Interestingly, as cattle are moved from one stage of the cycle to another, they may not spend their entire life in one state. Many of the feedlots are located closer to where the grain is grown in the Midwest. Likewise, many harvesting plants are located near the feedlots. This led me to the question of what then is Texas beef? I was told that the official designation of Texas beef as defined by the Texas Department of Agriculture is that the product must have had some value added in the state of Texas. That means that just one part of the whole process must have taken place in Texas. Therefore, not all Texas beef is completely born, raised, and processed in this state.

So, there are issues with supply and demand. Because of limited space and difficulties in providing enough grass, as demand for beef has grown, the process developed to move cattle to feedlots to be finished on grain. Bringing so many animals together in one place has led to other practices such as the use of antibiotics to prevent diseases being spread among so many animals. There are a lot of concerns and questions, both about the safety of the meat and the environmental consequences regarding this practice, and I did not learn of any alternatives or future plans regarding this issue. The TBC is confident in the FDA’s approval of the use of antibiotics. This is the situation in the area of large production. There are small-scale producers who are raising cattle entirely on grass, never sending them to feedlots or harvesting plants, and having them butchered locally. The difficulty is that as long as demand remains where it is or increases, it’s just not possible to supply enough beef from these kinds of small-scale operations.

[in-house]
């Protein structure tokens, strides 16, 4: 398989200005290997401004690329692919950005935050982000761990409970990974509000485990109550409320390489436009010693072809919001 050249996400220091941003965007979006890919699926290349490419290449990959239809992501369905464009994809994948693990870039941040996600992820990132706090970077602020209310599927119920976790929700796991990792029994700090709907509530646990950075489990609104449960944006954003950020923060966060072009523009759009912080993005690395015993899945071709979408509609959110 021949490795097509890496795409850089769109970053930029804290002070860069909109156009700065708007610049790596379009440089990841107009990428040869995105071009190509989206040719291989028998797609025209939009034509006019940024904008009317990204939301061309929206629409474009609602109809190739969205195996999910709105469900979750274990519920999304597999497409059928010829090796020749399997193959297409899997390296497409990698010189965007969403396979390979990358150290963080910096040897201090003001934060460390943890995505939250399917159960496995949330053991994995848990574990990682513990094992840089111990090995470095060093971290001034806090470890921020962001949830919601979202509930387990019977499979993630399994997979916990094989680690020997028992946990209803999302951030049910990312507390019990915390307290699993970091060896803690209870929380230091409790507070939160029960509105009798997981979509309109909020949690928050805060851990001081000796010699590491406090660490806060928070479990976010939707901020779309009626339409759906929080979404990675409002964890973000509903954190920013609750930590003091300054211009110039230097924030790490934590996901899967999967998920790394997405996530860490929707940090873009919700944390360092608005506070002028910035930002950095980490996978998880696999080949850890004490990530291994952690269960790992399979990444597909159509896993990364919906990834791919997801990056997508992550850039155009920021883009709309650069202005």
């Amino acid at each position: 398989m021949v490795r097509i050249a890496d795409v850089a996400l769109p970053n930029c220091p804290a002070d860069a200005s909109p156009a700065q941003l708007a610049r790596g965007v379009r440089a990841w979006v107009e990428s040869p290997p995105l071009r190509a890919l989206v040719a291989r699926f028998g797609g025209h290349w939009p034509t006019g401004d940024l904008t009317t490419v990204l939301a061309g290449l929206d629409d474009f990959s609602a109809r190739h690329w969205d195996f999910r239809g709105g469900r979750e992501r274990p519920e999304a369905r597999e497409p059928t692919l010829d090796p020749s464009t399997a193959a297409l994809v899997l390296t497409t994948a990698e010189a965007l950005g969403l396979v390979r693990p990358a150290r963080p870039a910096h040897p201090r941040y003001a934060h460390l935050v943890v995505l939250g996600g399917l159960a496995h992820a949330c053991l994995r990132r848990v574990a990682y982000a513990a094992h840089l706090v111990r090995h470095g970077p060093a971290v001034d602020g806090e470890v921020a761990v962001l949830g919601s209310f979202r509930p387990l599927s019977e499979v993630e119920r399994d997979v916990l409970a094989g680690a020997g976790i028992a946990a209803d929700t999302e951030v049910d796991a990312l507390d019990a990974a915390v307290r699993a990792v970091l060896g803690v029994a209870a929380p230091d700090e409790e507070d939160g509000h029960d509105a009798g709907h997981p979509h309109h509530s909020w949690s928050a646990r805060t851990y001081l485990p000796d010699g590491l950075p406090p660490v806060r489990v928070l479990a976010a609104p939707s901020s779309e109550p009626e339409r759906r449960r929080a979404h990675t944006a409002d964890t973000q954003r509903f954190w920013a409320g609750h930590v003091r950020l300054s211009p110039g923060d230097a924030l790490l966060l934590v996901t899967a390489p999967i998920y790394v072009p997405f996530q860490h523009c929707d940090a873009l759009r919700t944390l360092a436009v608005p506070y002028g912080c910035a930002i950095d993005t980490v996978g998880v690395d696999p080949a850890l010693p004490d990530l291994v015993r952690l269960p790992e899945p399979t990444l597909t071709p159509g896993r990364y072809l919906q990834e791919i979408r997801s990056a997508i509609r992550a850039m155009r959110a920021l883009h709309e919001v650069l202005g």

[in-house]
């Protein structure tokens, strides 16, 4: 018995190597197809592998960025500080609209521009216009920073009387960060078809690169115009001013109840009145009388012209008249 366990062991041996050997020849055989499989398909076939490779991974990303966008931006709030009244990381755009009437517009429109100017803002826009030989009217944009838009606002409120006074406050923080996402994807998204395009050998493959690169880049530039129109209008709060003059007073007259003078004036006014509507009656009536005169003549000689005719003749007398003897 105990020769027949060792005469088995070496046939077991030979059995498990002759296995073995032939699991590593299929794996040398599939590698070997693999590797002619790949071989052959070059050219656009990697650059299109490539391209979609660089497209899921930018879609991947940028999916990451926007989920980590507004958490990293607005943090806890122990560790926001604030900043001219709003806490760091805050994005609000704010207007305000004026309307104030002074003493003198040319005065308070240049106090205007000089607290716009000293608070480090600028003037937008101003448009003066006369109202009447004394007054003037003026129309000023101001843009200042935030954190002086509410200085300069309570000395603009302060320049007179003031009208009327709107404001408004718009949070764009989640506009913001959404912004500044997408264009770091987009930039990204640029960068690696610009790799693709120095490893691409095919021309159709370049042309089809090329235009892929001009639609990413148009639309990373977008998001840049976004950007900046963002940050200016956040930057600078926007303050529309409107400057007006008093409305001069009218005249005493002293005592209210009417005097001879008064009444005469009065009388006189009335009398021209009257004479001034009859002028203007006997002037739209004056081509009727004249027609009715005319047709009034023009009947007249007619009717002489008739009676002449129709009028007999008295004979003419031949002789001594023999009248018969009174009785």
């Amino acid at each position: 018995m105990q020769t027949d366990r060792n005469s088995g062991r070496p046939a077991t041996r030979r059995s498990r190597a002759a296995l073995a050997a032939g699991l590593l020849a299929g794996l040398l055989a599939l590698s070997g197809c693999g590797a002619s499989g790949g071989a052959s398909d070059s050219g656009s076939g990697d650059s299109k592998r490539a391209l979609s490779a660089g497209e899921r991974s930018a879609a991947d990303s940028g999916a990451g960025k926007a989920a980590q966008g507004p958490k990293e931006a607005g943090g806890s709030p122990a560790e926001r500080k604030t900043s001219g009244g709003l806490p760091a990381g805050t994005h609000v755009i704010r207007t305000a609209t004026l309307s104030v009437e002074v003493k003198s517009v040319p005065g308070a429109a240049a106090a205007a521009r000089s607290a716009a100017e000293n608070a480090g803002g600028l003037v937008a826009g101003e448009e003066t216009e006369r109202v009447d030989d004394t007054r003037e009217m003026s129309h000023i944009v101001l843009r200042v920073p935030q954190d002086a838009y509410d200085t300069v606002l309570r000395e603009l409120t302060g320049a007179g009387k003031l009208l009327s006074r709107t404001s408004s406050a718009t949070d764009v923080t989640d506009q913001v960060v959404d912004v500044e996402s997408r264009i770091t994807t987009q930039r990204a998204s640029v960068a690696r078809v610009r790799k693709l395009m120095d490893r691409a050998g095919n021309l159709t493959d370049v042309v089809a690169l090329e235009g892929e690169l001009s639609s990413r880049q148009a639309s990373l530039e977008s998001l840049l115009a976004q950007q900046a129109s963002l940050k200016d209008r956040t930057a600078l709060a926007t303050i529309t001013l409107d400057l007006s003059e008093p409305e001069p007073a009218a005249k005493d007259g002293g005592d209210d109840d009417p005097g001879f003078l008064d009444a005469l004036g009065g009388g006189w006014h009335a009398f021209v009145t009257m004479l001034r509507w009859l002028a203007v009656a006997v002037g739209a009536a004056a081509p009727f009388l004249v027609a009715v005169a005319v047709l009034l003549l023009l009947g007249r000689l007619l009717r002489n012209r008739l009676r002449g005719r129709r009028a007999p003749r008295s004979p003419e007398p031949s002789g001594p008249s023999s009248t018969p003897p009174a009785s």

I ended up feeling like I didn’t quite find the good news story I was hoping to report, but I did find that the people with whom I spoke at TBC are working hard to make Texas beef the best it can be. They genuinely believe in the programs they offer and are proud of the level of quality they see at all stages of the production process. They also feel that a lot of the criticism towards the beef industry is unfair or exaggerated. It’s not their goal to promote any particular way of raising beef but simply to promote all beef in Texas.